Update for Sept. 15: SpaceVR has launched a new Kickstarter campaign to fund its "Overview One" project. You can learn more about it here.
SAN FRANCISCO -- A new crowdfunding campaign aims to raise enough money to put a virtual-reality camera aboard the International Space Station.
San Francisco-based company SpaceVR launched a Kickstarter campaign today (Aug. 10) to help fund its high-definition camera, known as "Overview One." SpaceVR plans to launch Overview One to the International Space Station and thereby provide 360-degree 3D views to users back on Earth from the orbiting lab's large-windowed Cupola module.
"Most people once dreamed of becoming an astronaut. In reality, only a tiny fraction of humanity has experienced life outside Earth's atmosphere — just 536 people out of the 12 billion who have ever lived," SpaceVR co-founder and CEO Ryan Holmes said in a statement. [Earth From Space: Amazing Astronaut Photos]
"Our project gives everyone the opportunity to become an astronaut and to realistically experience seeing the Earth in its entirety — recognizing its preciousness and fragility in our universe," Holmes added. "It is our goal to offer this experience to anyone through every virtual-reality platform."
The 30-day Kickstarter campaign, which runs through Sept. 9, aims to raise $500,000. SpaceVR will use the money to cover launch costs and the first year of Overview One's operation, company representatives said.
For Overview One, SpaceVR is partnering with Nanoracks, a company that helps commercial customers make use of the International Space Station (ISS), and space manufacturing startup Made in Space. Made in Space built the orbiting lab's 3D printer, and the company will use a follow-on commercial machine to manufacture Overview One's camera casing, SpaceVR representatives said.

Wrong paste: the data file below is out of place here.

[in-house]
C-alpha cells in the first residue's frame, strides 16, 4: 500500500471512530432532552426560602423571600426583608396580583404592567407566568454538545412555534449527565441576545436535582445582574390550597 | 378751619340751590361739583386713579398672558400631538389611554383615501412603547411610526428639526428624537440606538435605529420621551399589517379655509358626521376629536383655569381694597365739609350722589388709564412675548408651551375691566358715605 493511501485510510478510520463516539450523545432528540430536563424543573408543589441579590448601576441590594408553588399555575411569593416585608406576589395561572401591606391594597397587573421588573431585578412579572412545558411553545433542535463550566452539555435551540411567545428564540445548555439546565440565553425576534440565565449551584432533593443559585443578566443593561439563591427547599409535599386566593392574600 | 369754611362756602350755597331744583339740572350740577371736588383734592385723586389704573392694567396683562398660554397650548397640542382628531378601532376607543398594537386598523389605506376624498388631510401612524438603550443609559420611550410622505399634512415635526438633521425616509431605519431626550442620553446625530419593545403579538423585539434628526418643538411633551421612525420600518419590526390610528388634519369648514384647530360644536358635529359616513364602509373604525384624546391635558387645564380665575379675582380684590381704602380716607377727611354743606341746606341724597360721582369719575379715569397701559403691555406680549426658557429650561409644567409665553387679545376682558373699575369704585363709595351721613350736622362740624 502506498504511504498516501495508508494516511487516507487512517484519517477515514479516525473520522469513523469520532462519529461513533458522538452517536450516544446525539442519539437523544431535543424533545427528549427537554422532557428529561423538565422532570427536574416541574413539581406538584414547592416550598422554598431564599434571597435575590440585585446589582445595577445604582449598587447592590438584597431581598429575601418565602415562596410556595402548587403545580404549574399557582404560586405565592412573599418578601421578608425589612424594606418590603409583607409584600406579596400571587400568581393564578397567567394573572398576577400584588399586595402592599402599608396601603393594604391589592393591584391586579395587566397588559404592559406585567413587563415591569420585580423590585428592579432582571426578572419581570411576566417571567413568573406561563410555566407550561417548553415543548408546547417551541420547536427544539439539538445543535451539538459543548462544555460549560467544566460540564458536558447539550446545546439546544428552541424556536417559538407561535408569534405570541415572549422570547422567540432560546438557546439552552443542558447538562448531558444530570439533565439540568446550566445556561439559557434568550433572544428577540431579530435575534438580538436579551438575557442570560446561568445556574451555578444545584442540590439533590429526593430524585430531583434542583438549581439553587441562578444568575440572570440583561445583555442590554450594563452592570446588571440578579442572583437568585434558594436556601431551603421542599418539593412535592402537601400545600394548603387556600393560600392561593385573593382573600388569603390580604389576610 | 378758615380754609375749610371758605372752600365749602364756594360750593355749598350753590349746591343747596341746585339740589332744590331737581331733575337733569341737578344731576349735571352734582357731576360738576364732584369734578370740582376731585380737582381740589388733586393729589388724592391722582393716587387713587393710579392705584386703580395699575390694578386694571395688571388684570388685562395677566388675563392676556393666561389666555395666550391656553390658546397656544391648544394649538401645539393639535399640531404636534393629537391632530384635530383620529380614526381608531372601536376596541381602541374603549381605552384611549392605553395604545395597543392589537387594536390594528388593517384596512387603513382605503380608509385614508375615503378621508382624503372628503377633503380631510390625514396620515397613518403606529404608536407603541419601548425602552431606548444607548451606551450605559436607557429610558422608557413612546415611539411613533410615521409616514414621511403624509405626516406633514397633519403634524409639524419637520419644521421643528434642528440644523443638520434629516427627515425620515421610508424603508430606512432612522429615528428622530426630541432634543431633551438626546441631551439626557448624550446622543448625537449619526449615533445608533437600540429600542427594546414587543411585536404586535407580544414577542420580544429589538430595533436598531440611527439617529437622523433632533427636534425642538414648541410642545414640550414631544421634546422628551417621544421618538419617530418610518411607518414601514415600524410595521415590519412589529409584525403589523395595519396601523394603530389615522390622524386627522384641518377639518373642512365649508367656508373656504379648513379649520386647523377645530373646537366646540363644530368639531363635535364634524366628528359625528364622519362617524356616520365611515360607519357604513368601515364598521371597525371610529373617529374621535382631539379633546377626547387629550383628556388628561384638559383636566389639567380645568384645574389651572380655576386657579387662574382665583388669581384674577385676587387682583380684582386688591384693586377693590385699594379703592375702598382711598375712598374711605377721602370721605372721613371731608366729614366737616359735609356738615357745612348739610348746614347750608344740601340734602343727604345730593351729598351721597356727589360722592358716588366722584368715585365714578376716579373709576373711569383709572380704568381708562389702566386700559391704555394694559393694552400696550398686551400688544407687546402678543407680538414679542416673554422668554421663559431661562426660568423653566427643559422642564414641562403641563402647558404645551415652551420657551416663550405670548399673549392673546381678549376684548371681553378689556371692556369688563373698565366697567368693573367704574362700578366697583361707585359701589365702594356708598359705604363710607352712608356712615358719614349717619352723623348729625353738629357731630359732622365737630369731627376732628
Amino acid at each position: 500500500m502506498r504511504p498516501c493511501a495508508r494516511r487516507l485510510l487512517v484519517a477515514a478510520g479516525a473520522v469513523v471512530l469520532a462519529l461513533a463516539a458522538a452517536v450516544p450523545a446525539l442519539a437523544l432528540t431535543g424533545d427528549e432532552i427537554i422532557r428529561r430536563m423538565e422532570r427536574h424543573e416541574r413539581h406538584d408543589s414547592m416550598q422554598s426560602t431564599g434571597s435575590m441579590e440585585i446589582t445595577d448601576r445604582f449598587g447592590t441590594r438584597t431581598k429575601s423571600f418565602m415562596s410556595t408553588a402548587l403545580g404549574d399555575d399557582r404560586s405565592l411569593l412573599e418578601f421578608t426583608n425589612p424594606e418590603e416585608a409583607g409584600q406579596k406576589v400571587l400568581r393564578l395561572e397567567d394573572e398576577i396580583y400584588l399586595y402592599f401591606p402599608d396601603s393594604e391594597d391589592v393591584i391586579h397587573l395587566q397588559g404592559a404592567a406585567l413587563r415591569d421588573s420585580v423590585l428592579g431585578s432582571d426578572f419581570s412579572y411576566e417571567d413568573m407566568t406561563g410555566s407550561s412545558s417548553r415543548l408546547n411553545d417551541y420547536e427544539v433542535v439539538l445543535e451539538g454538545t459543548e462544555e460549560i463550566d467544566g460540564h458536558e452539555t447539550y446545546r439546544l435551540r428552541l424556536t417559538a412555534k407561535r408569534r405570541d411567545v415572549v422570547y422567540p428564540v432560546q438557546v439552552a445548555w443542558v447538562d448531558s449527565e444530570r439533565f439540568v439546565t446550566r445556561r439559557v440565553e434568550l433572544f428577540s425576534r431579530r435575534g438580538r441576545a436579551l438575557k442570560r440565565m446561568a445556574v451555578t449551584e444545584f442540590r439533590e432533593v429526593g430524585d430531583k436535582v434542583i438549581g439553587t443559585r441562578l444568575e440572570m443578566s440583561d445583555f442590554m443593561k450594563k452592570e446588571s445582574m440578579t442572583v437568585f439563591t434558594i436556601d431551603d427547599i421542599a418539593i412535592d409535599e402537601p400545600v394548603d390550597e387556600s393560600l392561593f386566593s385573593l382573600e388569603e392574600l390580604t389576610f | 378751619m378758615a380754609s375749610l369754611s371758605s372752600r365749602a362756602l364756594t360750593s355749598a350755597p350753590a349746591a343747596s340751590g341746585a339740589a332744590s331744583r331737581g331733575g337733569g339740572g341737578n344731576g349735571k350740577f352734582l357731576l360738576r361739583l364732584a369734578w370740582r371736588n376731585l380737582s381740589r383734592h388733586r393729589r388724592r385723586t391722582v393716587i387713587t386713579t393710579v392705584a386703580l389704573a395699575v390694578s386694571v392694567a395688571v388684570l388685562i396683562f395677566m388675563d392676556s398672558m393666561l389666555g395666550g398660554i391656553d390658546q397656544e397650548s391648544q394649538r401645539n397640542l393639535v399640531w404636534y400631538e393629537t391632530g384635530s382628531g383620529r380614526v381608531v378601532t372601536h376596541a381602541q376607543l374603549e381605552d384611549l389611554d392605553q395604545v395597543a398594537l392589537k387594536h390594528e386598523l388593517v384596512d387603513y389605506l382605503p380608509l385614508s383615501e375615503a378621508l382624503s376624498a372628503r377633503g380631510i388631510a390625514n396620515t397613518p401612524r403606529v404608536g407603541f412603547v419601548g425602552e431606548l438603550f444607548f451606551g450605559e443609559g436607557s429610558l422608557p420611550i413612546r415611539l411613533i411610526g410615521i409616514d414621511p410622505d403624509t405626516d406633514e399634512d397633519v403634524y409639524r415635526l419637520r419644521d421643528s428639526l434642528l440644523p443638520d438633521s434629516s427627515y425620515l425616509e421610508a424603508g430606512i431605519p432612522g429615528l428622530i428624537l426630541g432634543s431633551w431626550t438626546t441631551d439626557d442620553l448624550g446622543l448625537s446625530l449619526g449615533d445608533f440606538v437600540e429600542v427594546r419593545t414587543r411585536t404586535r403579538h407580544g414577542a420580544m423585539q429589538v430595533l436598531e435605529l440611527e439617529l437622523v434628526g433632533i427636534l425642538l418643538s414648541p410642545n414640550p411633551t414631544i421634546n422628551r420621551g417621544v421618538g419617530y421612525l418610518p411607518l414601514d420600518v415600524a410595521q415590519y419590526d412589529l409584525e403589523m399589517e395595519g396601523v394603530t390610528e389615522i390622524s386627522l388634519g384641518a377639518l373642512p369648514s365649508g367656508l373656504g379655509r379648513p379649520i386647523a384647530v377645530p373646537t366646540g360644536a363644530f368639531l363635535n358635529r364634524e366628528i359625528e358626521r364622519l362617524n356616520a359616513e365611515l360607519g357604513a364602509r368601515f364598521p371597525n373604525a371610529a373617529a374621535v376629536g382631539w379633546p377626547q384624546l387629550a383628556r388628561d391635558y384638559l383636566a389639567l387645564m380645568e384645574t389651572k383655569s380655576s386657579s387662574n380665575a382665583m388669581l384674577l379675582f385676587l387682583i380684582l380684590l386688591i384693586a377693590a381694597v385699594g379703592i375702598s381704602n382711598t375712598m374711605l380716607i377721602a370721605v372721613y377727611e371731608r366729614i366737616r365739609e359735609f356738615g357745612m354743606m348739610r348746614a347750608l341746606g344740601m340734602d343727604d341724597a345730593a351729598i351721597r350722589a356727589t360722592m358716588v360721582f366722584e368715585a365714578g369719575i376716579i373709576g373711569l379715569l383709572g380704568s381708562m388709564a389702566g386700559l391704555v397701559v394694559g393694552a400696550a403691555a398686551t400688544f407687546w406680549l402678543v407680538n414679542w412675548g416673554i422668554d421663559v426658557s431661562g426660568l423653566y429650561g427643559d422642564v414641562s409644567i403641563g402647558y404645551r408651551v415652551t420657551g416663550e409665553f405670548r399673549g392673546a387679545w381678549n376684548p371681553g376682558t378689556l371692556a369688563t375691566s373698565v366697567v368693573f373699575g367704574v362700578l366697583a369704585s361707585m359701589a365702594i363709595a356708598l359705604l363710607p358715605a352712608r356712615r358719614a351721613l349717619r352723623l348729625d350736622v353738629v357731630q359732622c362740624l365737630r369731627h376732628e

SpaceVR is targeting late 2015 for Overview One's launch. Once the camera is up and running, it will stream live footage back to virtual-reality headsets in museums, classrooms and people's homes, company representatives said.
"When I traveled on the ISS and looked at Earth, my conception of the scale of our planet went from unimaginably large to absolutely finite and, in fact, small," SpaceVR board member Richard Garriott, a video game developer who visited the orbiting lab on his own dime in 2008, said in the same statement.
"I later learned that this sensation is common among those who have been to space, and is known as the 'overview effect,'" Garriott added. "We would all benefit if we had a shared experience of this kind. I am excited to see SpaceVR launch its Kickstarter project and take the first steps to making this happen."
SpaceVR's ambitions don't end in Earth orbit. The company also hopes to send one virtual-reality camera to the moon in 2017, another to an asteroid in 2022 and a third to Mars, perhaps as early as 2026, company representatives said.
You can learn more about the Overview One Kickstarter project here: